Pakistan has faced 101 Mumbai-like incidents: Pakistan PM
IANS||28 January 2010, 03:03pm IST
NEW DELHI: Pakistan is also a victim of terrorism with “101 Mumbai-like incidents” having taken place, Pakistan Prime Minister Yusuf Raza Gilani has said and asked India to resume dialogue as both the countries “cannot afford war”.
“There are 101 Mumbai-like incidents in Pakistan after that. Dialogue is the only answer. We are both responsible nations. We can only move forward. We cannot afford war. The only way forward is talks,” Gilani said in an interview to a television channel broadcast on Thursday.
India had stopped all dialogue with Pakistan after the 26/11 Mumbai terror attacks, with the Indian government alleging that the terror conspiracy was hatched on Pakistani soil.
Gilani referred to the joint statement issued after the meeting with Prime Minister Manmohan Singh in Sharm-el-Sheikh in Egypt, on the sidelines of the non-aligned leaders summit in 2009.
“That was a very good meeting. We discussed all issues. And we had understanding that we both are suffering from terrorism,” Gilani said.
The Pakistani leader said that “1.25 billion (people) should not be made hostage to one incident”.
“So (if) we are hostage to this incident, then the beneficiary is the terrorist. Therefore, we should move forward.”
“Certainly we condemn terrorism and we always believe that neither Pakistani nor Indian soil (should) be used against each other. We are the victims of terrorism. You know how we are fighting the war on terrorism,” asserted Gilani.
“What we really need is capacity building,” Ambassador Khan (R) said, adding that no other nation could do a better job than Pakistan’s forces on its own soil. “We, however, need help with capacity building in the areas of infrastructure, night vision equipment, communication gear, helicopters, and aircraft.” –APP (File photo)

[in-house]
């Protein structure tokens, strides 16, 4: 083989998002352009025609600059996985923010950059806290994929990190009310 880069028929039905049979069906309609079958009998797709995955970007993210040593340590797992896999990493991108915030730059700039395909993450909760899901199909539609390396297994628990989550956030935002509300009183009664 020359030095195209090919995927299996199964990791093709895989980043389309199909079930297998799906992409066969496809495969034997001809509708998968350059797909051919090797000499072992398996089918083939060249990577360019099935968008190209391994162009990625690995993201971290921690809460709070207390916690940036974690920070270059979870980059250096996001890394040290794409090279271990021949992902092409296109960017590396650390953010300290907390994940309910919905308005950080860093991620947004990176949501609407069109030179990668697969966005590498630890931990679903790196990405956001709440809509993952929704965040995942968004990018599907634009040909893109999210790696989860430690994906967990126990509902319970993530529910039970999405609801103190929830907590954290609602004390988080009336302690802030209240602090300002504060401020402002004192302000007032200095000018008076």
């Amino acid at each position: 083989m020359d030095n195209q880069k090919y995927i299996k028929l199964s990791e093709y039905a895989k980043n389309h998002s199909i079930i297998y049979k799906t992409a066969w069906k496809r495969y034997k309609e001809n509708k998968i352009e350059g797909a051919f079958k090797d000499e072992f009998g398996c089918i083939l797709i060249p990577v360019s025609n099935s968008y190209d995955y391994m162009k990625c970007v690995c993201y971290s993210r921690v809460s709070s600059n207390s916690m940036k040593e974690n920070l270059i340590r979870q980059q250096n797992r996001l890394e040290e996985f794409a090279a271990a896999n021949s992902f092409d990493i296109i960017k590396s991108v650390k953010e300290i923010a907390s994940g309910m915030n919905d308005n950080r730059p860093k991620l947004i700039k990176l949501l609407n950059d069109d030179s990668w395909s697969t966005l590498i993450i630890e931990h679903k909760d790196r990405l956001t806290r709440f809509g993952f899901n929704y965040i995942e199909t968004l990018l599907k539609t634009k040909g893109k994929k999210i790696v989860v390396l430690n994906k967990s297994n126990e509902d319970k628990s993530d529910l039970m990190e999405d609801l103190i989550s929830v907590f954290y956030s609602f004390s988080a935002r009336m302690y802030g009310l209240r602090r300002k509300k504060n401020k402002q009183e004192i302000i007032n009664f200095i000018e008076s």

’2009 successful year for offensive against Taliban’
Thursday, 28 Jan, 2010||Safar 12, 1431
BEIJING: Terming 2009 a “successful year” in its offensive against the Taliban network in Pakistan, Islamabad Ambassador to Beijing Masood Khan said that beefing up military presence is just part of the “two-track” means to eradicate terrorism in central Asia.
Troops alone don’t work; what war-torn Afghanistan and Pakistan urgently need is capacity building and development, said Ambassador Khan in an interview published in China Daily on Thursday prior to the start of an international conference in the UK to discuss measures to eliminate terrorism in Central Asia.
“What we really need is capacity building,” Khan said, adding that no other nation could do a better job than Pakistan’s forces on its own soil. “We, however, need help with capacity building in the areas of infrastructure, night vision equipment, communication gear, helicopters, and aircraft.”
The international community should also invest in the “development track” in the region, Khan urged. “And should do so aggressively.”
“I would say that the allocation of resources for the economic development of these affected areas is only a small fraction of what is being spent for military means,” the country’s senior diplomat said, noting that Afghanistan and Pakistan are desperate for investment. “I hope this conference will prove to be beneficial in this regard,” he said.
Apart from the host nation, Britain, representatives from the International Security Assistance Force, Nato, UN and Afghanistan’s immediate neighbours are to attend the conference. Foreign Minister Makhdoom Shah Mahmood Qureshi is representing Pakistan.
In the half-an-hour interview in Beijing with China Daily, Khan discussed Pakistan’s experience eight years after joining the anti-terror campaign, commented on the US strategy under US President Barack Obama, and shared his concerns about the regional situation.
“It’s a war we have to win,” Khan remarked.
Other than beefing up the military and development, he said Islamabad is “trying to reach out to all levels of the Taliban to wean them away from violence and integrate them into the political mainstream”.
Khan said that Islamabad joined the war as it was “in its national interest” since Pakistan could not stay immune to the violence in the neighbouring state.
Islamabad’s envoy to Beijing pointed out that his country’s forces have killed more than 7,000 terrorists and apprehended about 9,000, including 901 Al-Qaeda operatives with the help of US intelligence.
The killing of Baitullah Mehsud, former head of the Pakistani Taliban, in August last year, is considered a major success for Pakistan. “I think we have dismantled the network of militants. They are scattered now,” Khan said. Read more details here.….
Courtesy: Times of India, Dawn News, APP & Others.
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